Finally in court, they pleaded guilty of all the charges and were sentenced to two weeks in prison or a fine of Thirty thousand Kenya Shillings each. They decided that two weeks would not kill them. There was no way they were going to waste such an amount of money paying fines. They had already paid enough taxes. Come to think of it, the only difference between court fines and taxes is that the former is a cost you incur for a crime you probably committed, while the latter is a cost you bear, for the crime of being a legal citizen of your beloved country.

Two weeks dragged by at a snail's pace and eventually came to an end. Once they were released, I wanted to know one or two things about prison and they were willing to talk, but not before they gave me a verbal beating for failing to visit them while in prison.

From what they told me, I have concluded that prison life is not a walk in the park. Being a successful prisoner is hard work and by successful I mean a prisoner who completes his or her jail term without committing suicide.

I am not sure whether this is exaggerated or not, but according to the two jailbirds - Yes, now they are jailbirds. No matter how many times Okong'o and Kinuthia take a shower, they will remain Ex-convicts - breakfast in prison is served at 6:00 a.m, one slice of bread and milk-less tea (Human rights activists, where are you?).

Come 11:00 a.m, they were required to go for lunch and on the menu was, not more than three mouthfuls of cabbages and beans. I think I am already traumatized. I need counseling pleeeeeease!! How on earth do you serve lunch at 11:00 a.m? And to add insult to injury you serve cabbages and beans? I can excuse the cabbages but beans? No wonder it is difficult to sleep in a cell. How do you sleep with all that gas, from several people who have ingested beans? Not even police teargas can compete with gas resulting from consumption of beans.

After that miserable lunch, they were required to engage in some hard labour thereafter and come back just in time for supper, served at 2:00 p.m. On the menu was of course a very small slice of 'Ugali' and beans' soup .............Oops! What was that? Beans again? Did I hear someone mention beans? Aaaaaaaaaaaaaaaaarrrghhhh! ----Okey it shall be well with them.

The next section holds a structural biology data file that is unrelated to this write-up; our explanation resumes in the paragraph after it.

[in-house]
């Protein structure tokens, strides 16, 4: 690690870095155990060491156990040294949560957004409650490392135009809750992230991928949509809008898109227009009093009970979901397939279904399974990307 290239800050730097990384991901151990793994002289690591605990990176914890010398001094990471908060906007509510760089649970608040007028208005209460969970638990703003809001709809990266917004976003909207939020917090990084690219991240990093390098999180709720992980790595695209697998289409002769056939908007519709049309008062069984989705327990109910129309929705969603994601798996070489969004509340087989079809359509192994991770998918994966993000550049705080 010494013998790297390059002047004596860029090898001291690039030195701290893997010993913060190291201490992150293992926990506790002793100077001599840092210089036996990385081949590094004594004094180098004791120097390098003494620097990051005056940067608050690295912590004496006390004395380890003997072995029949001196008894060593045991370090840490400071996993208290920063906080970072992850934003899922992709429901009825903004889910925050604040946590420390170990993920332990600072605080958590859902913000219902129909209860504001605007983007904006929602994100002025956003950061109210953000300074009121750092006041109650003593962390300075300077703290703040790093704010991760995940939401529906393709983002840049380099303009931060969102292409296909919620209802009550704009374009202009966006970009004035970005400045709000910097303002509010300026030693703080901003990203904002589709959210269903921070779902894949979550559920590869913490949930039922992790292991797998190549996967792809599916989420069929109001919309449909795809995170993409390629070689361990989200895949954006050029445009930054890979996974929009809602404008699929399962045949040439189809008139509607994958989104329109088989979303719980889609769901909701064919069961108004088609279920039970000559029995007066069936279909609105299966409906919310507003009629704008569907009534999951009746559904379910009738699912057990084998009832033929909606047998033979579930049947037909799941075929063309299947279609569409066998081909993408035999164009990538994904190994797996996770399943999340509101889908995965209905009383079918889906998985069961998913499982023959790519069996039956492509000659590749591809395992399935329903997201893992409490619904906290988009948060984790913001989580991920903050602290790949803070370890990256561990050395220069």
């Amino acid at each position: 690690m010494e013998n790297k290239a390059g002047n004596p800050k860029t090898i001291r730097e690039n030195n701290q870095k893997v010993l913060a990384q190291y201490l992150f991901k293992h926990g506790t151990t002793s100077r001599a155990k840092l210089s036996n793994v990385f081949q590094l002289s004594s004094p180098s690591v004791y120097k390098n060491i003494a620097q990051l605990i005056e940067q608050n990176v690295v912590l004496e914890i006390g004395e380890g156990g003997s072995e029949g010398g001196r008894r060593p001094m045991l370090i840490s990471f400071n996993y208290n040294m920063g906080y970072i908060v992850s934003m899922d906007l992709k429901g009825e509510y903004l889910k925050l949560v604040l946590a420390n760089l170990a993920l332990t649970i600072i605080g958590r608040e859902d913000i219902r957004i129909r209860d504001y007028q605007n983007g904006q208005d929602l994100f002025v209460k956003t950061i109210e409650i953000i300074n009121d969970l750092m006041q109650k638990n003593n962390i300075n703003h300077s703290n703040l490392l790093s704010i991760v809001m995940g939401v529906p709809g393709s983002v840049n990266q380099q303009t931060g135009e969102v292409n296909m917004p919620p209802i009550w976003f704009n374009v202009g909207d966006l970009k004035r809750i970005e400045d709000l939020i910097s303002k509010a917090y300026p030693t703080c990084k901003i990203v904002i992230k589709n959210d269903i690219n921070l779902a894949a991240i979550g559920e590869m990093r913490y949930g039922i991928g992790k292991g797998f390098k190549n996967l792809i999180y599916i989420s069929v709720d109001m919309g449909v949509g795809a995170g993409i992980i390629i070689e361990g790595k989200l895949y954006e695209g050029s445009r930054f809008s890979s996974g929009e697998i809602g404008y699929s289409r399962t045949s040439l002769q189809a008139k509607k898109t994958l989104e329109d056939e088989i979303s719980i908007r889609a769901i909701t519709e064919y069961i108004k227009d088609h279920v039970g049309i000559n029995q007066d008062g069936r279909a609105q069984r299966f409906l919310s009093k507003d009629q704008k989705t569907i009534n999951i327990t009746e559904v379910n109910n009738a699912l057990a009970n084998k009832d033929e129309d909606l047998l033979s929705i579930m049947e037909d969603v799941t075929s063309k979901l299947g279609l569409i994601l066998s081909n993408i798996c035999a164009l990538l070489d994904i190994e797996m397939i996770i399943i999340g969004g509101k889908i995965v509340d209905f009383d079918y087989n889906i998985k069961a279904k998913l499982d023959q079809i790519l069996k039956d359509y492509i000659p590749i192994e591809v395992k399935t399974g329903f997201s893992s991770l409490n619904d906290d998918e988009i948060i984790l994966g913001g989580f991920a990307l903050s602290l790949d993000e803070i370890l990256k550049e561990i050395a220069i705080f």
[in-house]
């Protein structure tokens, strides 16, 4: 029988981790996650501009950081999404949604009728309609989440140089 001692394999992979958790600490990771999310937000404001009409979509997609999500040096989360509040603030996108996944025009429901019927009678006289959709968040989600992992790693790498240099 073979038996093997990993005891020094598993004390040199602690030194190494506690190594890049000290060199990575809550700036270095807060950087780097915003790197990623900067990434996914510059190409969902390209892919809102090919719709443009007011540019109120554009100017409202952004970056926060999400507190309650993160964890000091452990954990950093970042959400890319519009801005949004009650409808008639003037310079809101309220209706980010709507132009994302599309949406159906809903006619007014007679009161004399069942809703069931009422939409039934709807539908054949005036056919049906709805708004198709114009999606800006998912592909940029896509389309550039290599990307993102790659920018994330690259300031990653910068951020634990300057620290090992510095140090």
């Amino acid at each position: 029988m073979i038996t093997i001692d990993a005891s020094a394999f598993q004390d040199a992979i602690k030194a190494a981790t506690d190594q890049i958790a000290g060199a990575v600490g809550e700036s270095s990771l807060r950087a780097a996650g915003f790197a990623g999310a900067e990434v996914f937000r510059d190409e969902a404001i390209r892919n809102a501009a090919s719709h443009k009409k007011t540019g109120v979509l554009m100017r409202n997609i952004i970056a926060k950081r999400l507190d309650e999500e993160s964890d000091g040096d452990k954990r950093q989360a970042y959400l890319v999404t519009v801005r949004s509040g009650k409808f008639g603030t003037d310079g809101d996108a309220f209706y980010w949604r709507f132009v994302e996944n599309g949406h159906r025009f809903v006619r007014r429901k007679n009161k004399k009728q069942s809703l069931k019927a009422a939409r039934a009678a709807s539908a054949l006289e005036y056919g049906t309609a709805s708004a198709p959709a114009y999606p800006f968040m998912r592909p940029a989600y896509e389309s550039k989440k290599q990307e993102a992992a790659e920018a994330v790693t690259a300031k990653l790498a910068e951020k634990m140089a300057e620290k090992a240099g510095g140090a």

Immediately after supper, they remained locked up until the following day.

That technically meant, their night time began at 3:00 p.m, to 6:00 a.m, the following day. Fifteen hours of rest, but how do you rest on an empty stomach, the lice and the stench from the nearby waste bucket and sweaty bodies?

To survive, they had to narrate various stories, but the dirty ones were most preferred. The kind of stories, where men narrated about the women they have conquered in their lives, whether real or imagined. The description had to be vivid, to keep the curious, idle and dirty minded guys in the room, engaged. Trust a dirty story to make the hours fly past with the speed of light and before you can say dirty, it is already 6:00 a.m. What a life!

The two jailbirds are hoping never to set foot in prison again and so do I. Okong'o is now carrying a small bible wherever he goes. A bible he voraciously reads sometimes, especially when Kinuthia is around, probably to avoid temptations. He might soon accept Jesus as his personal saviour. Kinuthia has promised to only indulge in drinking milk, though he is not yet into the habit of carrying the the small bible.